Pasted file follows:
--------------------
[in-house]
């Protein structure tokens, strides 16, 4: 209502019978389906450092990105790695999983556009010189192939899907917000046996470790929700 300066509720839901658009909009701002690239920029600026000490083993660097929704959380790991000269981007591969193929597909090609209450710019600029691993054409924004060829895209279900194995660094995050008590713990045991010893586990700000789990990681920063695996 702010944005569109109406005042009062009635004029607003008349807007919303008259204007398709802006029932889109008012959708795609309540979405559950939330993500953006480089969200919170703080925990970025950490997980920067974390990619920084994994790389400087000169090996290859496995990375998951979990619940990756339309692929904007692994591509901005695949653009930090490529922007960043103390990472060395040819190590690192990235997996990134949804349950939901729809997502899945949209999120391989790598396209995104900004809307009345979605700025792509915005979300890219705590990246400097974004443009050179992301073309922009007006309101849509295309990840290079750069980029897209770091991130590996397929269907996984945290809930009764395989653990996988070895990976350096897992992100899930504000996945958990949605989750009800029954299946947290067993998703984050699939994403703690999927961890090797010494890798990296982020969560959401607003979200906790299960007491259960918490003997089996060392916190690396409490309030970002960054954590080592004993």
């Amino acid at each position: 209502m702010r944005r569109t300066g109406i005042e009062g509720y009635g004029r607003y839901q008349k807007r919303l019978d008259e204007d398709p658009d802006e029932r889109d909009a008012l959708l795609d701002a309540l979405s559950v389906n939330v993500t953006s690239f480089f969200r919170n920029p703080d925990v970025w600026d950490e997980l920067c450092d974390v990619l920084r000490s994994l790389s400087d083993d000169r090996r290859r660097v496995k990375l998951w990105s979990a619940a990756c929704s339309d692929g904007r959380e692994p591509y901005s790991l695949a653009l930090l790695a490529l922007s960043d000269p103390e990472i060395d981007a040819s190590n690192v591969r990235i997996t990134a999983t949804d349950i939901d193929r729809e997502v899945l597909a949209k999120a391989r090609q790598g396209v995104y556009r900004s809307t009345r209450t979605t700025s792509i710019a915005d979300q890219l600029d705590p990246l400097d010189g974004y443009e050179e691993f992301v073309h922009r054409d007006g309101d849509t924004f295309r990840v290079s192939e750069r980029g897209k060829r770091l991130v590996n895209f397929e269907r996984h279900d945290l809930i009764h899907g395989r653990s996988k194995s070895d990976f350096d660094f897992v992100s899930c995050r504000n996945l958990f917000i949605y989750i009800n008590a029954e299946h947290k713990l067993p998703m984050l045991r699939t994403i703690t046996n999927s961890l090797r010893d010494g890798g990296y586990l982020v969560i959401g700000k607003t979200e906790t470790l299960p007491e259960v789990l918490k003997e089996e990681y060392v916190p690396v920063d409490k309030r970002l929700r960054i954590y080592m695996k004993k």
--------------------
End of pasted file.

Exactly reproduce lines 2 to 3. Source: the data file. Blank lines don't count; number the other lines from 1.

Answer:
């Protein structure tokens, strides 16, 4: 209502019978389906450092990105790695999983556009010189192939899907917000046996470790929700 300066509720839901658009909009701002690239920029600026000490083993660097929704959380790991000269981007591969193929597909090609209450710019600029691993054409924004060829895209279900194995660094995050008590713990045991010893586990700000789990990681920063695996 702010944005569109109406005042009062009635004029607003008349807007919303008259204007398709802006029932889109008012959708795609309540979405559950939330993500953006480089969200919170703080925990970025950490997980920067974390990619920084994994790389400087000169090996290859496995990375998951979990619940990756339309692929904007692994591509901005695949653009930090490529922007960043103390990472060395040819190590690192990235997996990134949804349950939901729809997502899945949209999120391989790598396209995104900004809307009345979605700025792509915005979300890219705590990246400097974004443009050179992301073309922009007006309101849509295309990840290079750069980029897209770091991130590996397929269907996984945290809930009764395989653990996988070895990976350096897992992100899930504000996945958990949605989750009800029954299946947290067993998703984050699939994403703690999927961890090797010494890798990296982020969560959401607003979200906790299960007491259960918490003997089996060392916190690396409490309030970002960054954590080592004993």
């Amino acid at each position: 209502m702010r944005r569109t300066g109406i005042e009062g509720y009635g004029r607003y839901q008349k807007r919303l019978d008259e204007d398709p658009d802006e029932r889109d909009a008012l959708l795609d701002a309540l979405s559950v389906n939330v993500t953006s690239f480089f969200r919170n920029p703080d925990v970025w600026d950490e997980l920067c450092d974390v990619l920084r000490s994994l790389s400087d083993d000169r090996r290859r660097v496995k990375l998951w990105s979990a619940a990756c929704s339309d692929g904007r959380e692994p591509y901005s790991l695949a653009l930090l790695a490529l922007s960043d000269p103390e990472i060395d981007a040819s190590n690192v591969r990235i997996t990134a999983t949804d349950i939901d193929r729809e997502v899945l597909a949209k999120a391989r090609q790598g396209v995104y556009r900004s809307t009345r209450t979605t700025s792509i710019a915005d979300q890219l600029d705590p990246l400097d010189g974004y443009e050179e691993f992301v073309h922009r054409d007006g309101d849509t924004f295309r990840v290079s192939e750069r980029g897209k060829r770091l991130v590996n895209f397929e269907r996984h279900d945290l809930i009764h899907g395989r653990s996988k194995s070895d990976f350096d660094f897992v992100s899930c995050r504000n996945l958990f917000i949605y989750i009800n008590a029954e299946h947290k713990l067993p998703m984050l045991r699939t994403i703690t046996n999927s961890l090797r010893d010494g890798g990296y586990l982020v969560i959401g700000k607003t979200e906790t470790l299960p007491e259960v789990l918490k003997e089996e990681y060392v916190p690396v920063d409490k309030r970002l929700r960054i954590y080592m695996k004993k």